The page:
Although an effort has been made in this report to touch on all aspects of the long-term care landscape, not all possible users and providers of long-term care are addressed. The discussion often emphasizes the elderly and care in nursing homes. The information on providers and users of long-term care services in this chapter is based mostly on the periodic national surveys of nursing homes and home health and hospice care conducted by the National Center for Health Statistics (NCHS) and a few ad hoc studies of other providers such as board and care homes and assisted living facilities. It also draws heavily from the analysis of the characteristics of long-term care users by Spector and colleagues (1998) using data drawn from four principal data sources, with varying reference dates and sometimes varying definitions of terms such as disability.1 The data in their analysis rely on household surveys or surveys specifically of the elderly or of nursing home residents. Only one survey provides data on children using home and community-based services, and none includes people in state mental hospitals or in intermediate care facilities for people with mental retardation.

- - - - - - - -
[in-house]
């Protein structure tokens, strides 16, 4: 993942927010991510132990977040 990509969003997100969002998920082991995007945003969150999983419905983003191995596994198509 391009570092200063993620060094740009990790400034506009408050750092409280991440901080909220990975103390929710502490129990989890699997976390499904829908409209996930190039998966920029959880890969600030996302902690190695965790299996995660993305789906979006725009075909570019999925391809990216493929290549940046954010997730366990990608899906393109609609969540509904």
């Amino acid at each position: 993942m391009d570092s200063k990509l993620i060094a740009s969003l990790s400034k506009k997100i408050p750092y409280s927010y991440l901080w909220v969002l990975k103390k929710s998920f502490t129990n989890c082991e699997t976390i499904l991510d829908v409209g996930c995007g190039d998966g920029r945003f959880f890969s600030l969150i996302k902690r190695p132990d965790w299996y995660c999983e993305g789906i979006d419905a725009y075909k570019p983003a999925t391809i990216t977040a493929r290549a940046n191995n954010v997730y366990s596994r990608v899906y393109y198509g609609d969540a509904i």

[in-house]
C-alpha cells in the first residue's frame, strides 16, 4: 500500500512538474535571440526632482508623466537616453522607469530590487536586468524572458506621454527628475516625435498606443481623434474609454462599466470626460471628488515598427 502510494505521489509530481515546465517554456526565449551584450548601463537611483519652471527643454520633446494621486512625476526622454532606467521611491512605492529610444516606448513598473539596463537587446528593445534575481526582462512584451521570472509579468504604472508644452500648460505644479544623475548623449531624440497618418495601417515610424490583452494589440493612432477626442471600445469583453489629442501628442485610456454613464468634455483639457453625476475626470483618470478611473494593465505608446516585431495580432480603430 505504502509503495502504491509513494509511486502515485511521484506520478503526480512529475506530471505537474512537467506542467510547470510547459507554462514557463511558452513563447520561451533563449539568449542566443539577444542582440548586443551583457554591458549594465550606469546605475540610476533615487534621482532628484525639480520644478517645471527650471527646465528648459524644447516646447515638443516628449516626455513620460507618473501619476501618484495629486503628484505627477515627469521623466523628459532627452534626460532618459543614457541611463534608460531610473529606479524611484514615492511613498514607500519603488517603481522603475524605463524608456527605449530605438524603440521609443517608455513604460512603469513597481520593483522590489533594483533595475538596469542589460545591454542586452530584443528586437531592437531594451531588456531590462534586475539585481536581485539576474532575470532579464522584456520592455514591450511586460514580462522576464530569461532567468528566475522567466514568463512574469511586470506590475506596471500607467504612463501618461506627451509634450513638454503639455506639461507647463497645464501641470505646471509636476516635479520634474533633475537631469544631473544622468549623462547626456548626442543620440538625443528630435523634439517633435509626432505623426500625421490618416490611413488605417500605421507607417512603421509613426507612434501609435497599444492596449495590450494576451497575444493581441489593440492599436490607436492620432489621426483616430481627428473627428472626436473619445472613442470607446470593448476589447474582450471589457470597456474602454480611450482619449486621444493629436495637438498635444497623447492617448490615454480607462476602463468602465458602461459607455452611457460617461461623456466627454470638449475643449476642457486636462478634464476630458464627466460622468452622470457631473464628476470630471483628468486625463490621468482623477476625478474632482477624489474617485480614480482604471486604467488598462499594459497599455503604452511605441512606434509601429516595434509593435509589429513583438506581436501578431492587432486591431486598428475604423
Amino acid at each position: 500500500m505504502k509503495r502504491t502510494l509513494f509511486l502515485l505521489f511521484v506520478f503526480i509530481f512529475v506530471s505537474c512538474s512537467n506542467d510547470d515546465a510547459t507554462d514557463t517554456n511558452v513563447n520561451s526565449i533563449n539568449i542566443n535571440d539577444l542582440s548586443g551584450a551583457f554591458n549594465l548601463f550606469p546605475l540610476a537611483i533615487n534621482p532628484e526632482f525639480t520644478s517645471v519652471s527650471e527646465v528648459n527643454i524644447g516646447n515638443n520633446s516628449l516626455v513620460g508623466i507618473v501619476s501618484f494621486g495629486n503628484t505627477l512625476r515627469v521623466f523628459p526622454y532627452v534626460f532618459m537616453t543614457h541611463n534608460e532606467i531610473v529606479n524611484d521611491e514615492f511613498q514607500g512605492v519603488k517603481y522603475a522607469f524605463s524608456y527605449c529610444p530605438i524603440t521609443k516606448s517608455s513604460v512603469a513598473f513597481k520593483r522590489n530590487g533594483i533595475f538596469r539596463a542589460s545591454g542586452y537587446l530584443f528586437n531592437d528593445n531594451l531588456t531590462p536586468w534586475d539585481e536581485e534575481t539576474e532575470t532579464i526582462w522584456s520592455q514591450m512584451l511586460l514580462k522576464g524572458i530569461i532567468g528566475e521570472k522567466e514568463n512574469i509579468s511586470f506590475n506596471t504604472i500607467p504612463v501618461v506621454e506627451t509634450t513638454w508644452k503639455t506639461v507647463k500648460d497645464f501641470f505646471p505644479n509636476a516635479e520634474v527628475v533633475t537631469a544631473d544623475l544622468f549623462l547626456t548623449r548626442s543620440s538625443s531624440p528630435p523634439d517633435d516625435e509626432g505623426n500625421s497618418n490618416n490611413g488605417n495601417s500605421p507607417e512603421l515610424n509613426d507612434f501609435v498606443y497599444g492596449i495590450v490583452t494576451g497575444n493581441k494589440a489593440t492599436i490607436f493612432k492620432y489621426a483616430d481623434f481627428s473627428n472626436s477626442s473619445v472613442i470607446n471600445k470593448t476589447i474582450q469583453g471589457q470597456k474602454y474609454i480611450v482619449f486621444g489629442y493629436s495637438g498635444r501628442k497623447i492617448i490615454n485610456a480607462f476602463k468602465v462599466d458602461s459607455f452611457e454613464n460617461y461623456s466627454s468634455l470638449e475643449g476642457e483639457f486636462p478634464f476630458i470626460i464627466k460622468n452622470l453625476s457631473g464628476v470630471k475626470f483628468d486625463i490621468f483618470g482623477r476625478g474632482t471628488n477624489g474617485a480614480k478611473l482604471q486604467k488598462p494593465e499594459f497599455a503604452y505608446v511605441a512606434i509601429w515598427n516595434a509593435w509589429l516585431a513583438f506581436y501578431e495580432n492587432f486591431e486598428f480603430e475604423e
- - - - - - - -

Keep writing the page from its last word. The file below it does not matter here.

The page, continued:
Adler (1995) estimated that in 1990, approximately 12.7 million people living in the community including certain institutional settings (about 5 percent of the total population) had long-term care needs. Nearly 58 percent of those with long-term care needs were aged 65 or over, and almost 81 percent were living in the community rather than in institutions such as nursing homes. The population with long-term care needs represented about 30 percent of a larger population of 42.7 million people (17 percent of the total population) who had disabilities.
Use of long-term care services may not always equate with need for such services. Some people who, by their own assessment or according to expert criteria, need long-term care services may be unable or unwilling to obtain care, even informal care from family members. Others who use formal long-term care services may not have functional limitations. For example, one national survey reported about 3 percent of nursing home residents needed no assistance with activities of daily living (ADLs) (Krauss and Altman, 1998). These residents, however, may have clinically complex conditions that require daily nursing care and monitoring.
Even though different long-term care settings tend to emphasize different types of care, they commonly serve mixed populations with
Much of the analysis was taken from the background paper commissioned from Spector, Fleishman, Pezzin, and Spillman for use by the Institute of Medicine committee. The principal data sources for this analysis are the 1994 Disability Supplement to the National Health Interview Survey, the National Long-Term Care Survey, the Assets and Health Dynamics of the Elderly Survey, and the nursing home component of the Medical Expenditure Panel Survey.